Centegra: Get checked, tell your friends

All your friends are doing it.

That's the sentiment behind a new Centegra Health System program that encourages women ages 40 and older to have mammograms. It's all about peer pressure. In a good way.

Basically, when a woman schedules a mammogram through centegra.org, she's asked to send email reminders to two of her closest friends suggesting they do the same, said Dr. Joanna Rossi, director of breast imaging with Centegra Health System.

Through the program, called U+2, the women receive a voucher to redeem for a free eye pillow by taking part. 

The goal is to increase the number of women ages 40 and older having annual mammograms, as recommended by the American College of Radiology and the American Cancer Society, Rossi said.

"You want to find breast cancer at its earliest stages so it's actually more treatable, and you have less of a chance of having issues down the road," she said. 

The email addresses of the friends will not be shared through the online program at centegra.org/u2, she said.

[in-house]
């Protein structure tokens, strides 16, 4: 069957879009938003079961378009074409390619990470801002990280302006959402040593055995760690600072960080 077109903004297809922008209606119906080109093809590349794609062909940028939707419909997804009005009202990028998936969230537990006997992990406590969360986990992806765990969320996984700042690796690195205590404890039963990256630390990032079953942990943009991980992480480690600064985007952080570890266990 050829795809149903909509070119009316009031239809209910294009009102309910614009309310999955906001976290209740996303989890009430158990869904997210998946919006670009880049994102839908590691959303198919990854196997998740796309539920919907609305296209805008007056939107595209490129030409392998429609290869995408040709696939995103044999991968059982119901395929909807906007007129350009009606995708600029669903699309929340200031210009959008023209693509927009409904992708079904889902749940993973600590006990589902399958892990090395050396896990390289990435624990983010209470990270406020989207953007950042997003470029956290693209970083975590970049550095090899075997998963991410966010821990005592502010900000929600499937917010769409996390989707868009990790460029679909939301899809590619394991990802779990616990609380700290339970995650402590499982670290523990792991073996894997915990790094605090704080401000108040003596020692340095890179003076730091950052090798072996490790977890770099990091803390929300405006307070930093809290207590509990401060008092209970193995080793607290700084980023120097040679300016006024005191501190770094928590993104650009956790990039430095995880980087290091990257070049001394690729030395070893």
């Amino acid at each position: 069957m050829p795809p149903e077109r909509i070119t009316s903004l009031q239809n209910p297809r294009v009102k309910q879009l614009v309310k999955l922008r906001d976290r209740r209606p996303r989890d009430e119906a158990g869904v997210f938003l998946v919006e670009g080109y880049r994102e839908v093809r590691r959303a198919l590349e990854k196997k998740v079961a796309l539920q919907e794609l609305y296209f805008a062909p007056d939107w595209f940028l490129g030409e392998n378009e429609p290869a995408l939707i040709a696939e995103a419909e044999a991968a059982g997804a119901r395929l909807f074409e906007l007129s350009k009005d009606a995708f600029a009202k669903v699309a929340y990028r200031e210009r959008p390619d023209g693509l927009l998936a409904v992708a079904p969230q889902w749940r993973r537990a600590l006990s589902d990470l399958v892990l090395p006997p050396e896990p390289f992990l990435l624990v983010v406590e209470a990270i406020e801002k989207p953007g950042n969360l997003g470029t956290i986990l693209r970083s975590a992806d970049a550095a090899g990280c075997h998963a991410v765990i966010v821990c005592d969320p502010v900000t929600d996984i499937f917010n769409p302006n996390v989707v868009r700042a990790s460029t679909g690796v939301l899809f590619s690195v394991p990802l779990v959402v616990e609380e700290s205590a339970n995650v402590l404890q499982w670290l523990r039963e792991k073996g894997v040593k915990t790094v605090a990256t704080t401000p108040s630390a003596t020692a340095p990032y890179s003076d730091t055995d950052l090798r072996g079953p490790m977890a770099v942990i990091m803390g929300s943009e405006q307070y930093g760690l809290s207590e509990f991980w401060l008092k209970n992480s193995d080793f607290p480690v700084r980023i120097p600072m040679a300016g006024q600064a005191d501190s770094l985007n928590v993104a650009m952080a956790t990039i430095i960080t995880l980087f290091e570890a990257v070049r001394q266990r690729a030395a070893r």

One out of every eight women will be diagnosed with breast cancer, according to the National Cancer Institute. 

Statistics also show that McHenry County is the highest among the collar counties when it comes to late stage breast cancer diagnosis, said Michelle Green, senior public relations coordinator for Centegra.

Also to encourage mammograms, Centegra sponsors Mammo Monday events in which women are encouraged to bring their friends and family to screenings, which also can include bone density tests, free expert bra fittings and light snacks. 

The Centegra Gavers Breast Cancer Center – Crystal Lake offers tomosynthesis, also known as 3-D breast imaging. These tests are ideal for women with dense breasts, capturing multiple images of the breast at different angles. 

Some women might avoid having mammograms altogether because they're busy, Rossi said. Or perhaps they avoid it because they feel the tests are uncomfortable, she said.

"There is some squeezing of the breast involved," she said. "But here at Centegra, we actually use this cushion or pad that goes on the machine, which doesn't necessarily mean the breasts will be pressed less, but it will certainly increase comfort during the procedure."

Others remain confused as to whether it's necessary to have annual exams after the age of 40, she said. Past reports by other groups have recommended the exams aren't necessary until older ages, but Rossi stressed that they are needed upon turning 40.

Still, the different recommendations might continue to confuse generations. Through programs, such as U+2, Centegra works to clear up that confusion, Rossi said.

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